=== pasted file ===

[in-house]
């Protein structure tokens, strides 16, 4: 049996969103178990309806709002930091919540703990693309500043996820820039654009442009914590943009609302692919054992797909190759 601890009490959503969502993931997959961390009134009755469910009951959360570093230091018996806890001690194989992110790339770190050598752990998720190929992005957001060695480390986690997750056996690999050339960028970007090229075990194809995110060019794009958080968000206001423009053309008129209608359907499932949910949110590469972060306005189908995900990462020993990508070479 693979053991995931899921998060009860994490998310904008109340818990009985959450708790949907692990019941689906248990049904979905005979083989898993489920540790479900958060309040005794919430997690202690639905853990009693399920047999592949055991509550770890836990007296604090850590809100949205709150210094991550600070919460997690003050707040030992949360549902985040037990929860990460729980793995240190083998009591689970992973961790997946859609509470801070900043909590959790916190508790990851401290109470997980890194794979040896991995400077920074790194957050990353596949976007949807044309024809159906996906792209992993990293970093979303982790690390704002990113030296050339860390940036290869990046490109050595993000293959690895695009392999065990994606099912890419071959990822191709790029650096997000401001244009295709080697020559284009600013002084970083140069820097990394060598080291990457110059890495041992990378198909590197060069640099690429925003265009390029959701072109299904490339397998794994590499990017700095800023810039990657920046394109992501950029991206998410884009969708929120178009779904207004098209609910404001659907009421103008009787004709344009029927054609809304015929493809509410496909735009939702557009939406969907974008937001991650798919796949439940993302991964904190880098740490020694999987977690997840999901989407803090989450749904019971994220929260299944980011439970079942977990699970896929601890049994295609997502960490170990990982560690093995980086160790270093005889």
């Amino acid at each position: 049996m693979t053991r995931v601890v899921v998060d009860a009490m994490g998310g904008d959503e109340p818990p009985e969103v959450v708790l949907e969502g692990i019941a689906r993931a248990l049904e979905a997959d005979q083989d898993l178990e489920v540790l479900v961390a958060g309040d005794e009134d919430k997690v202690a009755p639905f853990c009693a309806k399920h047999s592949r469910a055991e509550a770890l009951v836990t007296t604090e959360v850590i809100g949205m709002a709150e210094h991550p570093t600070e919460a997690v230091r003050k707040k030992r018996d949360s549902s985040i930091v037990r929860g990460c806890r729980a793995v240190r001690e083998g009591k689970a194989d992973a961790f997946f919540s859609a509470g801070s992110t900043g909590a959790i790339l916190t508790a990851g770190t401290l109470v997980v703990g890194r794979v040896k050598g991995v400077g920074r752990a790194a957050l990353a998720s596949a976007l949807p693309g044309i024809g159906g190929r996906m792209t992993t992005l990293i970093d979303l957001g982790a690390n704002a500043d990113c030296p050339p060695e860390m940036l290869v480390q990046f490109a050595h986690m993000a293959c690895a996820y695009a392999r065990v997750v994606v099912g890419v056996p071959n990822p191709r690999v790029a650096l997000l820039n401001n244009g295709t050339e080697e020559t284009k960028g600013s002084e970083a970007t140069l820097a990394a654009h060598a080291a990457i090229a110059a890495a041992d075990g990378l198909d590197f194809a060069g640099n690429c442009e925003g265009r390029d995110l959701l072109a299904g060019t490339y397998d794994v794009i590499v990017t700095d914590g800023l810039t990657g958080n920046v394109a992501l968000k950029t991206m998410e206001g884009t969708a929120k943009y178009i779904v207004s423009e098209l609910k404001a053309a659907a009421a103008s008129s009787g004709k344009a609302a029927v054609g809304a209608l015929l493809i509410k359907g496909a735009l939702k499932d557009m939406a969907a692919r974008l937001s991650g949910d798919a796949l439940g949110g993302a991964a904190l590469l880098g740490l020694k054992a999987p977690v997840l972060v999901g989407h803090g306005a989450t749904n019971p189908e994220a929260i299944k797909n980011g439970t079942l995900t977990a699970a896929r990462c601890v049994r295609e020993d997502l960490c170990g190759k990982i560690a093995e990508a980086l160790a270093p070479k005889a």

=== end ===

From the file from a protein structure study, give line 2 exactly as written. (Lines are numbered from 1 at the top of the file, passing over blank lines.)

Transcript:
């Protein structure tokens, strides 16, 4: 049996969103178990309806709002930091919540703990693309500043996820820039654009442009914590943009609302692919054992797909190759 601890009490959503969502993931997959961390009134009755469910009951959360570093230091018996806890001690194989992110790339770190050598752990998720190929992005957001060695480390986690997750056996690999050339960028970007090229075990194809995110060019794009958080968000206001423009053309008129209608359907499932949910949110590469972060306005189908995900990462020993990508070479 693979053991995931899921998060009860994490998310904008109340818990009985959450708790949907692990019941689906248990049904979905005979083989898993489920540790479900958060309040005794919430997690202690639905853990009693399920047999592949055991509550770890836990007296604090850590809100949205709150210094991550600070919460997690003050707040030992949360549902985040037990929860990460729980793995240190083998009591689970992973961790997946859609509470801070900043909590959790916190508790990851401290109470997980890194794979040896991995400077920074790194957050990353596949976007949807044309024809159906996906792209992993990293970093979303982790690390704002990113030296050339860390940036290869990046490109050595993000293959690895695009392999065990994606099912890419071959990822191709790029650096997000401001244009295709080697020559284009600013002084970083140069820097990394060598080291990457110059890495041992990378198909590197060069640099690429925003265009390029959701072109299904490339397998794994590499990017700095800023810039990657920046394109992501950029991206998410884009969708929120178009779904207004098209609910404001659907009421103008009787004709344009029927054609809304015929493809509410496909735009939702557009939406969907974008937001991650798919796949439940993302991964904190880098740490020694999987977690997840999901989407803090989450749904019971994220929260299944980011439970079942977990699970896929601890049994295609997502960490170990990982560690093995980086160790270093005889």